As fish stocks are depleted in the North, it is in the South that the fleets are now congregating, but the volume of fish exported from developing nations has already increased by nearly four times in the last 20 years, and Southern fisheries are already under stress.
The predictable result is the depletion of Third World fisheries too, with the most drastic consequences for local fishing communities.
The expansion of many export-oriented industries gives rise to a whole range of adverse environmental consequences affecting most aspects of people's lives. An obvious case in point is the intensive prawn-farming industry that has been expanding rapidly throughout Asia and some parts of the Americas and Africa. Its export market for intensively farmed prawns is now worth 6.6 billion dollars.
Already about half of the world's mangrove forests have been cut down, many of them in order to accommodate prawn farms. In Ecuador for instance, in 1987 120,000 hectares of mangroves have been destroyed for this purpose. In Thailand the figure is 100,000 hectares. The consequences of mangrove destruction are catastrophic for local fishing communities, as many fish species necessarily spend part of their life cycle in mangrove forests. If they are destroyed, fishing catches tend to fall dramatically.
Another environmental consequence of prawn farms is a reduction in the availability of fresh water for irrigation in nearby rice paddies, the reason being that prawn farms require large amounts of fresh water to mix with sea water in order to produce the brackish water that the prawns like living in. In the Philippines the overextraction of ground water for prawn farms in Negros Occidental "has caused shallow wells, orchards and ricelands to dry up, land to subside and salt water to intrude from the sea."
Chemical pollution is another problem, as some intensive prawn farms can use up to 35 chemicals and biological products as disinfectants, soil and water conditioners, pesticides, fertilizers and feed-additives. In South Thailand's "rice bowl" between the provinces of Nakhon Si Thammarat and Songkhla, yields have crashed as chemical runoff from 15,000 acres of prawn farms have polluted irrigation canals.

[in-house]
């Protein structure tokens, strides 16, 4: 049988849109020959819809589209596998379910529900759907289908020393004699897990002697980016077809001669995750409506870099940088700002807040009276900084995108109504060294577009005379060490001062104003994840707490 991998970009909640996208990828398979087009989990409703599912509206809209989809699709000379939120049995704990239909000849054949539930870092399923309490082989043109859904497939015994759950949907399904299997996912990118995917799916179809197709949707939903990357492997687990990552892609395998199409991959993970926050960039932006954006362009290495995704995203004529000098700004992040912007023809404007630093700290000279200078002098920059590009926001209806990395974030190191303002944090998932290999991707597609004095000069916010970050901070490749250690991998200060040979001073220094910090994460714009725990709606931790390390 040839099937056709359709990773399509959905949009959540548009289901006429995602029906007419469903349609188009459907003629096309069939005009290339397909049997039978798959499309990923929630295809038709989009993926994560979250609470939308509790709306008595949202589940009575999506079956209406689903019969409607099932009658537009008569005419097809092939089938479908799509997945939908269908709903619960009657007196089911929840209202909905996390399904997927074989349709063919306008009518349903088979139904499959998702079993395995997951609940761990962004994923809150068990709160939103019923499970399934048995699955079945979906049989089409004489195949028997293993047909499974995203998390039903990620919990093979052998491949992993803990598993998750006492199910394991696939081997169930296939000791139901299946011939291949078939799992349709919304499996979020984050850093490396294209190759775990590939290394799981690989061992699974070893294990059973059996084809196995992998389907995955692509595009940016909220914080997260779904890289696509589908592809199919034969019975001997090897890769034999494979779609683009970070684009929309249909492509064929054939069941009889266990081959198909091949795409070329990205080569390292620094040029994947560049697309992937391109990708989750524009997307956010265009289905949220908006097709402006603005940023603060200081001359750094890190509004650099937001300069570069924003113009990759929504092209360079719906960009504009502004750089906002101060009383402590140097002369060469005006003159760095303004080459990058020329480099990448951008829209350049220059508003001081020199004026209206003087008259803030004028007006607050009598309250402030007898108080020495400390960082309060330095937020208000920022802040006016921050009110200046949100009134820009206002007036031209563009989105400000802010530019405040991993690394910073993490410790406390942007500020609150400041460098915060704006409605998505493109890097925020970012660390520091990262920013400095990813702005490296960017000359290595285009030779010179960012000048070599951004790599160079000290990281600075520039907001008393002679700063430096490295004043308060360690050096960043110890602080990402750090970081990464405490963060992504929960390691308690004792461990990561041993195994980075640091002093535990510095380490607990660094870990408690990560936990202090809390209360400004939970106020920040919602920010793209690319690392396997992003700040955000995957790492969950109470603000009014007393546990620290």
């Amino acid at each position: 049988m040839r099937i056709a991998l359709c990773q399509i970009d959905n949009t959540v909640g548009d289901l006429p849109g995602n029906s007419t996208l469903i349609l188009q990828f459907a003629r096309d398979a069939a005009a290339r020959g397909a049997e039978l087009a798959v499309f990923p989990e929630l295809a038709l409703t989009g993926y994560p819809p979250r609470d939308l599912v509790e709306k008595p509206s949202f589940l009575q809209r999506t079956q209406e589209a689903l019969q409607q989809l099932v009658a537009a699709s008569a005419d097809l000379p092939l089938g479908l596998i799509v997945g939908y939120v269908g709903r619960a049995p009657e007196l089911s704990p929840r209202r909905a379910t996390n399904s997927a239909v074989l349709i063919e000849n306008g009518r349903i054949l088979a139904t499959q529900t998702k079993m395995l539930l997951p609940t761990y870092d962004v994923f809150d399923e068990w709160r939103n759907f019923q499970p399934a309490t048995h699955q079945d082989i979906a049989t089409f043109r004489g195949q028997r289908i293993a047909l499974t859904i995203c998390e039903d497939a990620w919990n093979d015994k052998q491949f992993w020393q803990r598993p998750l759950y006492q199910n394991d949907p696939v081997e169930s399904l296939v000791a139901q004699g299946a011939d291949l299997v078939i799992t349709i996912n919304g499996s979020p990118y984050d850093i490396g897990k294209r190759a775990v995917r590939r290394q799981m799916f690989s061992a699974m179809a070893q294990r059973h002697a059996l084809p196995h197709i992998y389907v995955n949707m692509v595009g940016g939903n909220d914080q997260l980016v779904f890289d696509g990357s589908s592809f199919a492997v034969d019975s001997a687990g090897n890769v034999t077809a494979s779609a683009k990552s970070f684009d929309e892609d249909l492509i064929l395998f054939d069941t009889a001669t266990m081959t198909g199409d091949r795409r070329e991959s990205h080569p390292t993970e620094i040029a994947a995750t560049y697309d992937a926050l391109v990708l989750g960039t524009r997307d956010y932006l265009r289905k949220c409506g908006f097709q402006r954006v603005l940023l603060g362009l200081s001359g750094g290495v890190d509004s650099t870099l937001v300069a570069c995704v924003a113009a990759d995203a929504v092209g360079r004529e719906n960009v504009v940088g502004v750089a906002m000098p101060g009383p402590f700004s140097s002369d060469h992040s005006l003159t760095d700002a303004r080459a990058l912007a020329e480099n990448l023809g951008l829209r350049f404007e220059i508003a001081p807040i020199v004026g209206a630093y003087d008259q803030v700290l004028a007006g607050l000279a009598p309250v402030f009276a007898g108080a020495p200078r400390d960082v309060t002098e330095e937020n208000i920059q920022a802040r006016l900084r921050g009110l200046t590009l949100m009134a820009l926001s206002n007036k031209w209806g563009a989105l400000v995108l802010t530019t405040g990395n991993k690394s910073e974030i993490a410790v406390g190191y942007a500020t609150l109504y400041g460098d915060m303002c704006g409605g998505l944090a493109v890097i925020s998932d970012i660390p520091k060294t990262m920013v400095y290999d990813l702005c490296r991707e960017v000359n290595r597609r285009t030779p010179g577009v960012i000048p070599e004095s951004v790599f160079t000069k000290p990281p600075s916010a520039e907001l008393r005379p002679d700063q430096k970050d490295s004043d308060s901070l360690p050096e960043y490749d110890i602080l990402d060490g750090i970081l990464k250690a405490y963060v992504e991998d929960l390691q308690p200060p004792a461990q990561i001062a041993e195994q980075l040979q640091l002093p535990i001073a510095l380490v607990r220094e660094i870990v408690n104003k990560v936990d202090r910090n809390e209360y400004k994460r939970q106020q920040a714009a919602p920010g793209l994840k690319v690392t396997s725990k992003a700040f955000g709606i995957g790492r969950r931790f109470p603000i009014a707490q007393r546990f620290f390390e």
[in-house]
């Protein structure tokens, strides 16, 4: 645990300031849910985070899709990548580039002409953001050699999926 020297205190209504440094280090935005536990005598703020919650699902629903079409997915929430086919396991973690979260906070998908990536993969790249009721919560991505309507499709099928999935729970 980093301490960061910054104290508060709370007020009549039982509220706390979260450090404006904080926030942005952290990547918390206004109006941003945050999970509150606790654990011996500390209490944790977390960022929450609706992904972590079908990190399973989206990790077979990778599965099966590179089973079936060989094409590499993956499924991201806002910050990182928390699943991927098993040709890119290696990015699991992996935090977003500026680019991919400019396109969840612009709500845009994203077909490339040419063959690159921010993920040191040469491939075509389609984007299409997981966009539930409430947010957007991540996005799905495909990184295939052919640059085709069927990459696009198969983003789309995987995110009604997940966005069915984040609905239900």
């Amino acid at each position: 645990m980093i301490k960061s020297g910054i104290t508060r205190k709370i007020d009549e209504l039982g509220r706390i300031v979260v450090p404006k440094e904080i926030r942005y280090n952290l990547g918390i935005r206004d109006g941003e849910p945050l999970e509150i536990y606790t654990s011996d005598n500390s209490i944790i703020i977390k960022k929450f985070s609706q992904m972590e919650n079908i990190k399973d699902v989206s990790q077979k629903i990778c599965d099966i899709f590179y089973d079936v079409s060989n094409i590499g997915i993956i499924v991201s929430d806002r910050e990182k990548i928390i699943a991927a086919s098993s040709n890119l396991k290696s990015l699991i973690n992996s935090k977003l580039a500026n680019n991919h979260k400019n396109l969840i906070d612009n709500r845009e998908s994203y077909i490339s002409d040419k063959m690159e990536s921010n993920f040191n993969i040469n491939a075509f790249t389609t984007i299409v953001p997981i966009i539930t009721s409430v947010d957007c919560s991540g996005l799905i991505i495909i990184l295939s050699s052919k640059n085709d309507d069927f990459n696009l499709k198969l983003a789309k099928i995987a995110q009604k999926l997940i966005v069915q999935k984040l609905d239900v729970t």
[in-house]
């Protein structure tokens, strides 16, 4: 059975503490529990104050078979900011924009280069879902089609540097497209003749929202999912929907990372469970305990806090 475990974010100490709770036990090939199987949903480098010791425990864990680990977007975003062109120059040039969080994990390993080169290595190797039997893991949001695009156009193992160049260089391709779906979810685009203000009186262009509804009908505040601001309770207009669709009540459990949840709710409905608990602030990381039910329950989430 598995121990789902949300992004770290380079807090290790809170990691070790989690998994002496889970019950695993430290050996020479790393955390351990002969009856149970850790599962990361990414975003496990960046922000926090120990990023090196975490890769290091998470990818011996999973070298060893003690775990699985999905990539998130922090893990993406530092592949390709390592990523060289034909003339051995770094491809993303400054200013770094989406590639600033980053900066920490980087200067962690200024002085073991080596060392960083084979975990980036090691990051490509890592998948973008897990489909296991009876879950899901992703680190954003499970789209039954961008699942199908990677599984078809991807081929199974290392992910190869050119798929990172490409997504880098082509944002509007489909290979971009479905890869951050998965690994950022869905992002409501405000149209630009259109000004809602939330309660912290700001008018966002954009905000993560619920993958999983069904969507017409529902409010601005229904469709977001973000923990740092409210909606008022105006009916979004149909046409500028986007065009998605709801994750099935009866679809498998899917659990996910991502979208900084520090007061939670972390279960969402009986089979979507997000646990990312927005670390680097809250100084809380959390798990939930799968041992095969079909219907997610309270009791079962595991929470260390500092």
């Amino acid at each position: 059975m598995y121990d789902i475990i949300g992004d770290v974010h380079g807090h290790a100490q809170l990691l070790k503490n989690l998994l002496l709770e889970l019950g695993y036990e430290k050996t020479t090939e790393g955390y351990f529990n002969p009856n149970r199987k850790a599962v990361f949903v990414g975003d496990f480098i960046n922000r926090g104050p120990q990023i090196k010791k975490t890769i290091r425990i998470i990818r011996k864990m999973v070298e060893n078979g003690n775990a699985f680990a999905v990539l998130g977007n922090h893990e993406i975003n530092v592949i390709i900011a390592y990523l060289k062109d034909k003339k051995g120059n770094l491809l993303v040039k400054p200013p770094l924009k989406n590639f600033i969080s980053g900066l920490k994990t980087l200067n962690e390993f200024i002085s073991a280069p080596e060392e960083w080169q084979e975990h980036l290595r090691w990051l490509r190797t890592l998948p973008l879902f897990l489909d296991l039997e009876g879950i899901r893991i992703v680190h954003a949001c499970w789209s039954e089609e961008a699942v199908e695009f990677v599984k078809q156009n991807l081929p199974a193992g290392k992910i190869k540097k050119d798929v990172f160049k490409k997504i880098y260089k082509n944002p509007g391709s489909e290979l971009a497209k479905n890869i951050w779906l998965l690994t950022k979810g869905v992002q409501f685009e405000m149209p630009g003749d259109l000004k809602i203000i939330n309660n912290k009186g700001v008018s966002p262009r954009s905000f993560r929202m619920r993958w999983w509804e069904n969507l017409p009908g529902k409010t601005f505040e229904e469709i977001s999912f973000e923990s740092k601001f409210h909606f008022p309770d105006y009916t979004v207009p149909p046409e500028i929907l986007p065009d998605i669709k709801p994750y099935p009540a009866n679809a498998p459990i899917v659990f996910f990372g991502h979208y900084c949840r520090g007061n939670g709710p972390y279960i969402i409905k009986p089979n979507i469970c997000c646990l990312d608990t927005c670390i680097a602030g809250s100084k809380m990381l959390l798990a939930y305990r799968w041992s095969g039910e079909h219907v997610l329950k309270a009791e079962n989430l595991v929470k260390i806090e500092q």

As more and more land is required for the cultivation of export crops, the food needs of rural people must be met by production from an ever-shrinking land-base. Worse, it is always the good land that is devoted to export crops - land that lends itself to intensive, large-scale mass-production. Production for export always has priority since it offers what governments are keenest to obtain: foreign exchange. The rural population is thus increasingly confined to rocky and infertile lands, or steep slopes that are very vulnerable to erosion and totally unsuited to agriculture. These areas are rapidly stripped of their forest-cover, ploughed up and degraded. This has occurred, and continues to occur, just about everywhere in the Third World with the growth of the export trade to the world economy.
An example is provided by the rapid growth of soya bean cultivation in Brazil, which is now the second largest soya bean exporter after the United States. One of the results of such growth has been the forced migration of vast numbers of peasants from their lands in the southern state of Rio Grande do Sul and into Amazonia, in particular to the states of Rondonia and Para, where they have cleared vast areas of forest to provide the land from which they must now derive their sustenance. This land, which is largely lateritic, is totally unsuitable to agriculture and after a few years becomes so degraded that it is no longer of any use. This forces the peasants to clear more forest, which provides them with land for another few years - a process that could theoretically continue until all available forest has been destroyed.